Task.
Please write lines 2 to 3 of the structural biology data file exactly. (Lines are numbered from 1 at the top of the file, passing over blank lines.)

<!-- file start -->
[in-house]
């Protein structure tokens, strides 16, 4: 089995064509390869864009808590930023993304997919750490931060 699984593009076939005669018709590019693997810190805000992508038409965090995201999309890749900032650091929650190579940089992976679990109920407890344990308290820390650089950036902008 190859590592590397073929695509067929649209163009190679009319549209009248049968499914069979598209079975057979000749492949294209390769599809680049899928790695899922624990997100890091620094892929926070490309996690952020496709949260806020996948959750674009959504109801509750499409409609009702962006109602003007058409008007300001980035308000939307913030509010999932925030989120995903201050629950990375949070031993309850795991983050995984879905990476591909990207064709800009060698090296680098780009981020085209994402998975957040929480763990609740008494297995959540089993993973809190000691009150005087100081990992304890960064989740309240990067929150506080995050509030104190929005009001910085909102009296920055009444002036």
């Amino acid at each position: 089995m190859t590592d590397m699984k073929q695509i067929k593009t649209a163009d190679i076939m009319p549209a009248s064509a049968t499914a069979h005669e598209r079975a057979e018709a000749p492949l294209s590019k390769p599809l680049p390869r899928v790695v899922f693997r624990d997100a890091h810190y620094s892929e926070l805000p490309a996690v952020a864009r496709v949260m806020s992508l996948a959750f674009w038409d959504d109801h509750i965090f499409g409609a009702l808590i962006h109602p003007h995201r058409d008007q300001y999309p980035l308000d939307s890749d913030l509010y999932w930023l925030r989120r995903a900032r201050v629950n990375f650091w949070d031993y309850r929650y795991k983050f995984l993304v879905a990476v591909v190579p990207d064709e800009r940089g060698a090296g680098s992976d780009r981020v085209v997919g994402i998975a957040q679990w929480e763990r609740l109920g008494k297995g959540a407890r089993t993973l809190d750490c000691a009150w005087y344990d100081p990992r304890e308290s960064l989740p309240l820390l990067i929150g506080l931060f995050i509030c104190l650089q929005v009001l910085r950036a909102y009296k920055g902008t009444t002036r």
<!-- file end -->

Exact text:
């Protein structure tokens, strides 16, 4: 089995064509390869864009808590930023993304997919750490931060 699984593009076939005669018709590019693997810190805000992508038409965090995201999309890749900032650091929650190579940089992976679990109920407890344990308290820390650089950036902008 190859590592590397073929695509067929649209163009190679009319549209009248049968499914069979598209079975057979000749492949294209390769599809680049899928790695899922624990997100890091620094892929926070490309996690952020496709949260806020996948959750674009959504109801509750499409409609009702962006109602003007058409008007300001980035308000939307913030509010999932925030989120995903201050629950990375949070031993309850795991983050995984879905990476591909990207064709800009060698090296680098780009981020085209994402998975957040929480763990609740008494297995959540089993993973809190000691009150005087100081990992304890960064989740309240990067929150506080995050509030104190929005009001910085909102009296920055009444002036």
């Amino acid at each position: 089995m190859t590592d590397m699984k073929q695509i067929k593009t649209a163009d190679i076939m009319p549209a009248s064509a049968t499914a069979h005669e598209r079975a057979e018709a000749p492949l294209s590019k390769p599809l680049p390869r899928v790695v899922f693997r624990d997100a890091h810190y620094s892929e926070l805000p490309a996690v952020a864009r496709v949260m806020s992508l996948a959750f674009w038409d959504d109801h509750i965090f499409g409609a009702l808590i962006h109602p003007h995201r058409d008007q300001y999309p980035l308000d939307s890749d913030l509010y999932w930023l925030r989120r995903a900032r201050v629950n990375f650091w949070d031993y309850r929650y795991k983050f995984l993304v879905a990476v591909v190579p990207d064709e800009r940089g060698a090296g680098s992976d780009r981020v085209v997919g994402i998975a957040q679990w929480e763990r609740l109920g008494k297995g959540a407890r089993t993973l809190d750490c000691a009150w005087y344990d100081p990992r304890e308290s960064l989740p309240l820390l990067i929150g506080l931060f995050i509030c104190l650089q929005v009001l910085r950036a909102y009296k920055g902008t009444t002036r």